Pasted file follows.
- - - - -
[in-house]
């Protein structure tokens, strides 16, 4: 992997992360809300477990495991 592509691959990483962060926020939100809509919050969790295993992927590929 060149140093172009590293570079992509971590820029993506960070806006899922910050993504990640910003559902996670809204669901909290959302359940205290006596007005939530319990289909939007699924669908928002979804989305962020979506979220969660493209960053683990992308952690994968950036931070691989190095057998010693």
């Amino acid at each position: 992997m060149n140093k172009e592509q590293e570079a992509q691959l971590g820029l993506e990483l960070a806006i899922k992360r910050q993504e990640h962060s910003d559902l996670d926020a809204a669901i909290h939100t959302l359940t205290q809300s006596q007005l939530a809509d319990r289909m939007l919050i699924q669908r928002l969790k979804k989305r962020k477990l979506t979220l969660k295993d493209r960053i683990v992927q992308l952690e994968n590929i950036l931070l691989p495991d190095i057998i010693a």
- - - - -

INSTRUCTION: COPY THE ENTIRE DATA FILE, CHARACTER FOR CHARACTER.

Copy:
[in-house]
């Protein structure tokens, strides 16, 4: 992997992360809300477990495991 592509691959990483962060926020939100809509919050969790295993992927590929 060149140093172009590293570079992509971590820029993506960070806006899922910050993504990640910003559902996670809204669901909290959302359940205290006596007005939530319990289909939007699924669908928002979804989305962020979506979220969660493209960053683990992308952690994968950036931070691989190095057998010693």
């Amino acid at each position: 992997m060149n140093k172009e592509q590293e570079a992509q691959l971590g820029l993506e990483l960070a806006i899922k992360r910050q993504e990640h962060s910003d559902l996670d926020a809204a669901i909290h939100t959302l359940t205290q809300s006596q007005l939530a809509d319990r289909m939007l919050i699924q669908r928002l969790k979804k989305r962020k477990l979506t979220l969660k295993d493209r960053i683990v992927q992308l952690e994968n590929i950036l931070l691989p495991d190095i057998i010693a």